I have no problem forcing my kids to do a lot of things. There are certain things in this life that we just have to do, and the earlier they learn that, the better. For instance, they really don’t have a choice about whether they brush their teeth, get dressed in the morning, go to school, or do their homework. They don’t have a choice about whether or not they clean up after themselves, and I’m not going to allow them to have dessert without also eating nutritious foods or go into unsafe places or situations without proper supervision.

There are also a lot of things that really don’t matter, and I’m more than happy to let the kids have choices in those areas. For example, my oldest son Daniel really doesn’t like eating hot dogs. I’m not going to force him to eat a hot dog, because really, they’re not very nutritious. Another example: Our whole family just decided to go to the movies to see the biggest new animated movie. My younger son, Jonathan, and I are sitting at home right now, because he saw a preview for the movie, and for some reason he feels really nervous about watching it. Yeah, I’m bummed that I’m not there watching it right now, but again—not going to force it.

Lots of other areas provide the kids opportunities to make choices—riding roller coasters, choosing what clothes to wear (within reason), what kinds of books to read, what games to play or sports to participate in … I could go on and on. I might strongly encourage something for the sake of family together-time, or because I think it would be to their benefit, or simply to get them to try new things. But most of the time, I’m not going to force their decisions on any of these non-crucial choices.

Unfortunately, Kaitlyn really doesn’t have a choice about whether or not she manages her type 1 diabetes. It’s a simple truth for her that if she doesn’t keep her blood sugar levels somewhat in range, she may not be healthy enough to be able to make a lot of other choices in life. For this reason, we try to allow her as many choices within her diabetes care as we can. The question becomes not IF you take care of it, but HOW will you take care of it? Let me give you a few examples …

  1. Kaitlyn needs insulin. She gets to choose (with a lot of help from Mom and Dad) how to get that insulin. She’s been on a pump for over three years now, and she loves it, because it gives her more freedom around eating and she can get corrections without always getting shots. She will, however, choose shots sometimes rather than getting a new pump site right away. We usually leave this choice up to her.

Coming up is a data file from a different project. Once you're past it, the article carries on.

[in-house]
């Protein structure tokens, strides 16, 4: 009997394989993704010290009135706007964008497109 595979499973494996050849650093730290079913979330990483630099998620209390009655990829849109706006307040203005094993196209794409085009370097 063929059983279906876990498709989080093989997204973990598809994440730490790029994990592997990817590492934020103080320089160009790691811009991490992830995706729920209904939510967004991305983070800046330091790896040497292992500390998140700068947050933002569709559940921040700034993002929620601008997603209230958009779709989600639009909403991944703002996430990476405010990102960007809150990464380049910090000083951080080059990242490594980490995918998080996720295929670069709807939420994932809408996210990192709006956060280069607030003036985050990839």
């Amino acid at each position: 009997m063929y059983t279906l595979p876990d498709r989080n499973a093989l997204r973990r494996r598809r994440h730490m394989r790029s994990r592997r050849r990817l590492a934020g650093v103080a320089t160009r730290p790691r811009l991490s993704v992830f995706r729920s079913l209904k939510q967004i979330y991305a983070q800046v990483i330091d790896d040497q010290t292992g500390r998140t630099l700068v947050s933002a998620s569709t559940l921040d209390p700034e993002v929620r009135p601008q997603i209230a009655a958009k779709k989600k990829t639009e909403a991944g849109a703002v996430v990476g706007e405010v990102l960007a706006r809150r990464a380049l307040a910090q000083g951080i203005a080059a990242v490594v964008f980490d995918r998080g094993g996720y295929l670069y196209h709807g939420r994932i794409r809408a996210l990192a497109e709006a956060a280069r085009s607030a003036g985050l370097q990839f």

2. If Kaitlyn’s blood sugar goes low, she needs to treat it with fast-acting sugar. In most cases, she gets to choose where the sugar comes from—juice, candy, glucose tabs, frosting, soda, chocolate milk, etc.
  3. If Kaitlyn’s numbers go high, she needs insulin. She gets to choose from all kinds of activities to do while she waits for her blood sugar to come back into range. Her favorite is doing craft activities. And if she has to delay having a special snack because of high blood sugar, she loves getting her “treat pass” to turn in later for whatever kind of treat she wants.
  4. Kaitlyn carries all kinds of gear around—her pump, her continuous glucose monitor (CGM), her glucose meter. She gets to choose how she carries it—she has tons of belts, purses, and cases that she can choose from, and one of her favorite things to shop for online is cute new purses to use.

Give it a try with your own kiddo. Try to give a choice with every task, and see if it helps to maintain a positive attitude despite the never-ending challenges these kids with type 1 face. I know it helps for us!

 

Disclaimer: The experiences and suggestions recounted in these articles are not intended as medical advice, and they are not necessarily the “typical” experiences of families with a child who has type 1 diabetes. These situations are unique to the families depicted. Families should check with their healthcare professionals regarding the treatment of type 1 diabetes and the frequency of blood glucose monitoring. Jen and Kim are real moms of kids with type 1 diabetes and have been compensated for their contributions to this site.

 

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